Even incremental changes can contribute to big breakthroughs, as the report points out: “Important impacts on innovation can come from advances in the theory, practice, or teaching of management, but intellectual contributions do not have to be revolutionary to support innovation.” In order to discover those inflection points, the report suggests to schools: “Do even ordinary things differently.”

Many programs that encourage innovation are already in place. For instance, open-enrollment executive education programs can be excellent incubators for innovation, since they tend to draw participants from a wide variety of industries whose many different perspectives result in exciting debate. Multidisciplinary courses train students to think innovatively, as do courses that blend innovation with other key themes, such as healthcare or sustainable business. And when professors use their research to approach old problems in new ways, they inject innovative thinking into the curriculum.

The Task Force report recommends that business schools regularly explore—and publicize—their roles in supporting innovation, both by collaborating with other schools and by reaching out to industry. The report also encourages business schools to work with policy makers to promote management education for technical professionals and technical education for management professionals. Reaching out to government agencies might also ensure that funding is increased for research on the management aspects of innovation.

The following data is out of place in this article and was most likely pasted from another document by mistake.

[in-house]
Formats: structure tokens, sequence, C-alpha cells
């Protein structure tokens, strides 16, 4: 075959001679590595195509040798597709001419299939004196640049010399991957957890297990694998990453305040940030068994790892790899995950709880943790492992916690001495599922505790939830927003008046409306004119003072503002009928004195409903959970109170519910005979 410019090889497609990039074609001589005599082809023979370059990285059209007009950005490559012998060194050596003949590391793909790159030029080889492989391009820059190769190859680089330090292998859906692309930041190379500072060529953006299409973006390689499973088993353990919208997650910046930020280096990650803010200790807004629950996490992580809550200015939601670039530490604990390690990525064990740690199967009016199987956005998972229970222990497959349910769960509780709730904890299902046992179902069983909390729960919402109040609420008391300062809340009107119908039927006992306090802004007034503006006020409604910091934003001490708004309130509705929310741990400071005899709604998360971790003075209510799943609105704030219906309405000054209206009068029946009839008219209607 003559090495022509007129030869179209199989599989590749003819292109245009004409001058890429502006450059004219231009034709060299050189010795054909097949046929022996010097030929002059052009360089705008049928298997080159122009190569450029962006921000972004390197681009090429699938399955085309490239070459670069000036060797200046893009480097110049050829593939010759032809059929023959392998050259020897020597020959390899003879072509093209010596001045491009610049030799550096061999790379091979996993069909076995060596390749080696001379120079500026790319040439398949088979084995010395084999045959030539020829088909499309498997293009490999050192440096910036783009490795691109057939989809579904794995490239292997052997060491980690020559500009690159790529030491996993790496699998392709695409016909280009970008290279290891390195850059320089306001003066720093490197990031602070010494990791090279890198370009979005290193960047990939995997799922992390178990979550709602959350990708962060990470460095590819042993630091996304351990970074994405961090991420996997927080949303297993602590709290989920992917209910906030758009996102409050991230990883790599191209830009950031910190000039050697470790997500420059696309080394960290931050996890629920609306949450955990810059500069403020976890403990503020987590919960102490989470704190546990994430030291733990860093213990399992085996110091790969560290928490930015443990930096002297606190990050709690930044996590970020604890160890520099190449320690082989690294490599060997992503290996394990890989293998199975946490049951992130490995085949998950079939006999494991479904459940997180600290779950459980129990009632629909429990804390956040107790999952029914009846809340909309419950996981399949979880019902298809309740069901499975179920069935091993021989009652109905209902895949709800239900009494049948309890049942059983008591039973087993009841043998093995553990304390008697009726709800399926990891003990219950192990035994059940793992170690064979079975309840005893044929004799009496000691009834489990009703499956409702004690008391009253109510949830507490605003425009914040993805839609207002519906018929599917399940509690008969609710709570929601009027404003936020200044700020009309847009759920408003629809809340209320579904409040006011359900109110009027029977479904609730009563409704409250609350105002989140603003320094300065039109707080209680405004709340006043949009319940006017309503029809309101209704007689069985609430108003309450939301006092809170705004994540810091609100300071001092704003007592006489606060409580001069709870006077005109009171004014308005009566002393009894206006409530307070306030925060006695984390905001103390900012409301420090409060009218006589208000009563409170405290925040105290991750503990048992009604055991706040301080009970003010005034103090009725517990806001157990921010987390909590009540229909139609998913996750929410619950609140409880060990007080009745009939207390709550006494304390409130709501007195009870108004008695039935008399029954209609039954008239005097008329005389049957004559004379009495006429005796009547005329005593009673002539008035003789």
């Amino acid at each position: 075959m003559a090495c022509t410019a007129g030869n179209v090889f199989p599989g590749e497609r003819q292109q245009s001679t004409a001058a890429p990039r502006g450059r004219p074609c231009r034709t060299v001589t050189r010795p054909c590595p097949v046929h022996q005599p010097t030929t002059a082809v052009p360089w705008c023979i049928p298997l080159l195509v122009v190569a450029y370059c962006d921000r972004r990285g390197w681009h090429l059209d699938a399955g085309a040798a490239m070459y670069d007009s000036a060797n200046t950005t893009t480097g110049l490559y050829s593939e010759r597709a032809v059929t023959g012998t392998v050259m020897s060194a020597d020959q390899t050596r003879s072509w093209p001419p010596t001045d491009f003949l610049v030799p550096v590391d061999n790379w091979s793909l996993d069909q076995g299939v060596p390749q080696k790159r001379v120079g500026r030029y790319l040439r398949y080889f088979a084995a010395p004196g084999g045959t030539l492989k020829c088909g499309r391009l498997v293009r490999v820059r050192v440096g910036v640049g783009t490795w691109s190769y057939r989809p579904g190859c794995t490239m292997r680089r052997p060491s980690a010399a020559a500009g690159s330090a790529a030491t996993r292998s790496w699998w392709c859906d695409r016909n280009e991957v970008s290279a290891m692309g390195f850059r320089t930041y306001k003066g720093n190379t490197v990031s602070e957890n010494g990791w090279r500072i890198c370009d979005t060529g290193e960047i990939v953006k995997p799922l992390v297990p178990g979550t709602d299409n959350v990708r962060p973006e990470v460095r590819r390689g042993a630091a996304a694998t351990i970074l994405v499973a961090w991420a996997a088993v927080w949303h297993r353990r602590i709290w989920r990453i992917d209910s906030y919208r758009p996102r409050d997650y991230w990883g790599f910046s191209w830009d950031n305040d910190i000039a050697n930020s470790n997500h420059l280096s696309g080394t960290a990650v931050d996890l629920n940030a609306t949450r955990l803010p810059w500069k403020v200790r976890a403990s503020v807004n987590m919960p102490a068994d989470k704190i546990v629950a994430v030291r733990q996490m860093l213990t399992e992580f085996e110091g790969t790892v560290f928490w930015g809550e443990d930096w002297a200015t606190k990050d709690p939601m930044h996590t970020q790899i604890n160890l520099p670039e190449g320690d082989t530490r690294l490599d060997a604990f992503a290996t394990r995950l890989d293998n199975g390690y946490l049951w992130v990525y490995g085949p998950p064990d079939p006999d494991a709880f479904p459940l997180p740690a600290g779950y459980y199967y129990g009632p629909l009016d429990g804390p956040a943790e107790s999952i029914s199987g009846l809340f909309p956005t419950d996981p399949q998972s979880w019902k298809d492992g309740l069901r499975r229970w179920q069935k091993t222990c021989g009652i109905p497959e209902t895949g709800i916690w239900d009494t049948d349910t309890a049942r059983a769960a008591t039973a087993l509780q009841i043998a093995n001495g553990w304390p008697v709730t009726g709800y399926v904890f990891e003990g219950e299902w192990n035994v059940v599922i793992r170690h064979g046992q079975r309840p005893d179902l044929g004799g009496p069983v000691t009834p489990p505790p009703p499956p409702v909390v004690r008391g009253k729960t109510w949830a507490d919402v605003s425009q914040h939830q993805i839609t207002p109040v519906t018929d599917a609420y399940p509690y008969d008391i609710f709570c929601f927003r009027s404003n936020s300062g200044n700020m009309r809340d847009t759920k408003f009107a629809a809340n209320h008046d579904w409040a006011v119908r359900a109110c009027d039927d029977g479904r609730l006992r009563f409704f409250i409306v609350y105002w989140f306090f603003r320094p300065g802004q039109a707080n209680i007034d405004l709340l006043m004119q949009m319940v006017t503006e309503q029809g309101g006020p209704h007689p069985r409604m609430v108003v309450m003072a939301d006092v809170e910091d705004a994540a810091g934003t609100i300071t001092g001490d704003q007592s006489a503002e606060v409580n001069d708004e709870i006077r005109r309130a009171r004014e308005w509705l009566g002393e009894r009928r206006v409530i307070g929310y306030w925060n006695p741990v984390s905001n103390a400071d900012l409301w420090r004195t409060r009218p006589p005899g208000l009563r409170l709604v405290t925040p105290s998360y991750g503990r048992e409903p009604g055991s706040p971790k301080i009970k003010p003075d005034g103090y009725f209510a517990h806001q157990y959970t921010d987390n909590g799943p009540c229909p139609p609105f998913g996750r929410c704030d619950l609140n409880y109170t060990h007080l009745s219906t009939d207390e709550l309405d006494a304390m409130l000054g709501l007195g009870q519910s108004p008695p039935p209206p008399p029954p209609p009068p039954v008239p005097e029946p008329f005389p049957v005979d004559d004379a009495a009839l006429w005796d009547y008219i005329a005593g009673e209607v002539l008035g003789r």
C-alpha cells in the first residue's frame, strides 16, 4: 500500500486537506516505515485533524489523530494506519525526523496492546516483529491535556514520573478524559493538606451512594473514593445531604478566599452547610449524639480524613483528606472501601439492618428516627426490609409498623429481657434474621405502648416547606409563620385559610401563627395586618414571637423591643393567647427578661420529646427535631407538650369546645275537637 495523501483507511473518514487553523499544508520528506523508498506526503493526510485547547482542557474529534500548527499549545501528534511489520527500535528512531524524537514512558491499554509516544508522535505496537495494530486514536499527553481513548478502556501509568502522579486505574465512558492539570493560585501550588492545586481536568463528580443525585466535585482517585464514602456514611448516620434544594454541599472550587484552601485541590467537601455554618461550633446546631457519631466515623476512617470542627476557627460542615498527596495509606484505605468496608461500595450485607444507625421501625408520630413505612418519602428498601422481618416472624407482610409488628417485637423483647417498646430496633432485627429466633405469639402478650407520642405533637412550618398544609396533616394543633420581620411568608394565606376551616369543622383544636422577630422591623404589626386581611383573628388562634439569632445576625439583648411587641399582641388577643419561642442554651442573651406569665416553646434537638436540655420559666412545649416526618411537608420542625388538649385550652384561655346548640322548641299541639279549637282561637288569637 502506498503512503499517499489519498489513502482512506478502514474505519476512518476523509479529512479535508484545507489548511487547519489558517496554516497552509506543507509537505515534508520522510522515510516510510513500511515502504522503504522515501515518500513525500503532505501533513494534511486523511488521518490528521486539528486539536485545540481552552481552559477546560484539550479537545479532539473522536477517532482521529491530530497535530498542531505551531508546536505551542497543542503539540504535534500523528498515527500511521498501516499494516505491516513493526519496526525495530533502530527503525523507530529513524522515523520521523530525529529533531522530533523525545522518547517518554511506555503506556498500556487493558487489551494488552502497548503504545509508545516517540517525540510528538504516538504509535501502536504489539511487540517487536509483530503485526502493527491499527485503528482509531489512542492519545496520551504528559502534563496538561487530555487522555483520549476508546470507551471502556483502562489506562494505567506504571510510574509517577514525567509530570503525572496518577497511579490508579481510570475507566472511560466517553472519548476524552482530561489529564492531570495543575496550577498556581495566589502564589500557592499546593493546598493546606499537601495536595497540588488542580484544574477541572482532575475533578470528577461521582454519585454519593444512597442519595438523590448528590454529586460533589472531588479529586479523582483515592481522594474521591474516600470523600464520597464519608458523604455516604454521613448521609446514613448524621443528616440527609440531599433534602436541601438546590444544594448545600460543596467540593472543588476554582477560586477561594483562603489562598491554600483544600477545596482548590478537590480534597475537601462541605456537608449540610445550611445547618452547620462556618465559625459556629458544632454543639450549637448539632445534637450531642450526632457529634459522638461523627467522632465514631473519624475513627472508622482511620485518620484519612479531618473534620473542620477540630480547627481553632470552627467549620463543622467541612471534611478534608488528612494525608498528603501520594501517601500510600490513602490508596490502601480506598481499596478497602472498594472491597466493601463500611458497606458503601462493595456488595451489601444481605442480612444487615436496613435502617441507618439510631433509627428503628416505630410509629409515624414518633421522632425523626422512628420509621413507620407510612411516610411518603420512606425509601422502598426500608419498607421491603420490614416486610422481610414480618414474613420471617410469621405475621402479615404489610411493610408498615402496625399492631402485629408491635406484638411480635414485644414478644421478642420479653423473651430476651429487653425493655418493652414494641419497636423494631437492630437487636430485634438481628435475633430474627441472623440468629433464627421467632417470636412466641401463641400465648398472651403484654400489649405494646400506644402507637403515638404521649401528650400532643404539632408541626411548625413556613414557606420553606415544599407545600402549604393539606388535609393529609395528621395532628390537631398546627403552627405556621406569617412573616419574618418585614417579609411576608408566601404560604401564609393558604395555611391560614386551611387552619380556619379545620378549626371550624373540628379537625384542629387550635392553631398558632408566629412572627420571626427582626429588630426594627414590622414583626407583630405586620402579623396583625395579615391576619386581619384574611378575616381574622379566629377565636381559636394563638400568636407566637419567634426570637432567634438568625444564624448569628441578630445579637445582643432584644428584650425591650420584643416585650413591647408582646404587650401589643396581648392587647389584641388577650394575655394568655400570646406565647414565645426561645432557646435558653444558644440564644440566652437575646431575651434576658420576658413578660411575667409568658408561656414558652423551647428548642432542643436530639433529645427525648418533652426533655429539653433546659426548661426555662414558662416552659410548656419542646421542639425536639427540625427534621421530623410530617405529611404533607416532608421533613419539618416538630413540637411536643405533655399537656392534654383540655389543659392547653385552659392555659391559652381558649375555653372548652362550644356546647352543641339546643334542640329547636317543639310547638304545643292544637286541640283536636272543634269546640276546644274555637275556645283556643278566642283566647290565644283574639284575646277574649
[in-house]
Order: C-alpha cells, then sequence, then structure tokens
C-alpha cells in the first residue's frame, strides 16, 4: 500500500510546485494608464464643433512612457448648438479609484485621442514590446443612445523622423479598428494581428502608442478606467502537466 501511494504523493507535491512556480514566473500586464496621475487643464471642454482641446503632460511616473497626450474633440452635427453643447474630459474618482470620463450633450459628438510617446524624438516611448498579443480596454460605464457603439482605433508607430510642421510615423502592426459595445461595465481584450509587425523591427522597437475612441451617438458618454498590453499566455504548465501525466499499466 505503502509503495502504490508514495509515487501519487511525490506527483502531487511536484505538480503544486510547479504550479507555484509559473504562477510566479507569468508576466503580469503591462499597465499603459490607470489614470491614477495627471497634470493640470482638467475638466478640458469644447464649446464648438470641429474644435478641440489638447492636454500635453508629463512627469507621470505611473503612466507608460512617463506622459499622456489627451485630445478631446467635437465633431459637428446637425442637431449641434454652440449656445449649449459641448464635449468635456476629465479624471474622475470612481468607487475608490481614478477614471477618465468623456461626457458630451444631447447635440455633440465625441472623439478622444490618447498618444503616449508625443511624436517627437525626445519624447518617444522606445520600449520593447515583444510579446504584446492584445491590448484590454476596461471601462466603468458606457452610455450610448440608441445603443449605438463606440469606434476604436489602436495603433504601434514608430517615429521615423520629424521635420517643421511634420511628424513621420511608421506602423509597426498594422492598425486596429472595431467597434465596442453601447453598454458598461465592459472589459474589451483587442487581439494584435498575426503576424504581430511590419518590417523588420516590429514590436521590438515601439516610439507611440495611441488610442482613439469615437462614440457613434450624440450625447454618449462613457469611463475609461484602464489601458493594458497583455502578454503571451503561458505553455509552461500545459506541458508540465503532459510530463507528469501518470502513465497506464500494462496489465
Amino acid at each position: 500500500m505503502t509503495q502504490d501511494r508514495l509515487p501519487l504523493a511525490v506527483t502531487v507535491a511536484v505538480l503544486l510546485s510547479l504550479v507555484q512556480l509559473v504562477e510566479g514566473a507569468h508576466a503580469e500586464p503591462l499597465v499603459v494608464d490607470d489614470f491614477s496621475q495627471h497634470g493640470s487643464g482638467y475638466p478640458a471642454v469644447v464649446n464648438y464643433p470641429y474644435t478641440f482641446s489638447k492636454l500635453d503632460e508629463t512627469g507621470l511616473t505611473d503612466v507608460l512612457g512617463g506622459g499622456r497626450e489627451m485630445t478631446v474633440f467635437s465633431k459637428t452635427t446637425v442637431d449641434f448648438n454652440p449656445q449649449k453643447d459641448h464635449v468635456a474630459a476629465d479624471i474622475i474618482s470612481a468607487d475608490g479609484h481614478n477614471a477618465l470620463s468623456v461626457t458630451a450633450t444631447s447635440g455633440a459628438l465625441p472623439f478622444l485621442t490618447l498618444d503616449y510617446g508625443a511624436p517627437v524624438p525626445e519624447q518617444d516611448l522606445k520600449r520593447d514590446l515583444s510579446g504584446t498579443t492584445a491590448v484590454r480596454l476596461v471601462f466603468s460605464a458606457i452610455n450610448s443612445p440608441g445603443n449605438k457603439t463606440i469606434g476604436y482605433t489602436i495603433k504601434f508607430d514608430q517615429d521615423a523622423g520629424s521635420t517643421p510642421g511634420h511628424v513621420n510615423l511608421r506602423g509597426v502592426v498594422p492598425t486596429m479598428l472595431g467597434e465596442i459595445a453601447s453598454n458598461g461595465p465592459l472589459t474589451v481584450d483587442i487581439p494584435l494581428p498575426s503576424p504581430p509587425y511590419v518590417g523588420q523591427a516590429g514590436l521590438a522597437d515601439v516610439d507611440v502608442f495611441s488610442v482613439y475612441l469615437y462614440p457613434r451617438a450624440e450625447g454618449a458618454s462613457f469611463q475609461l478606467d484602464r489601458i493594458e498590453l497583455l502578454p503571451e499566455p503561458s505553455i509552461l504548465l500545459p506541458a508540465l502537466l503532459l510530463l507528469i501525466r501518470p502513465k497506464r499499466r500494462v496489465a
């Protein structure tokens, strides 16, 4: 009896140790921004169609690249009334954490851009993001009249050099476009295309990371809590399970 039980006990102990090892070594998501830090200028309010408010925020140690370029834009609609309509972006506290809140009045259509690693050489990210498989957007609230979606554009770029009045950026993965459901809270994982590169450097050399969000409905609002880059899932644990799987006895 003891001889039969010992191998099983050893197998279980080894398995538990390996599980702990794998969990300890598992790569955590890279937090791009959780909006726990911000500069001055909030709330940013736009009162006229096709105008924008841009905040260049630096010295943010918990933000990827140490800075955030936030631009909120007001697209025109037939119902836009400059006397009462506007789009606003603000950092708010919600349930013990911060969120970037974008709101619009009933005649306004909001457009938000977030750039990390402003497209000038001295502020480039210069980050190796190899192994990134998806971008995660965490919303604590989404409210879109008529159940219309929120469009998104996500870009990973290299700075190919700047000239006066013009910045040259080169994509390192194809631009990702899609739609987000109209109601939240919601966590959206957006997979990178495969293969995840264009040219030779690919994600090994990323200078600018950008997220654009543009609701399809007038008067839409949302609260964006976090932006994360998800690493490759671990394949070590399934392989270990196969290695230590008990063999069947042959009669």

In the wake of the report, AACSB is promoting innovation by making it a discussion topic at conferences. For instance, at the International Conference and Annual Meeting in Anaheim last April, one of the plenary speakers was John Kao, chairman of the Institute for Large Scale Innovation. Kao talked about “wicked problems”—complex multi-stakeholder problems—that require an innovative toolbox if they’re to be solved. Like Kao, other speakers throughout the year will highlight the necessity of innovation and how business schools must plan to incorporate it into the curriculum.

AACSB also has created a resource center devoted to this topic at The site provides a forum where educators can share innovative ideas and achievements with universities, corporations, organizations, and policy makers.

Globalization and Accreditation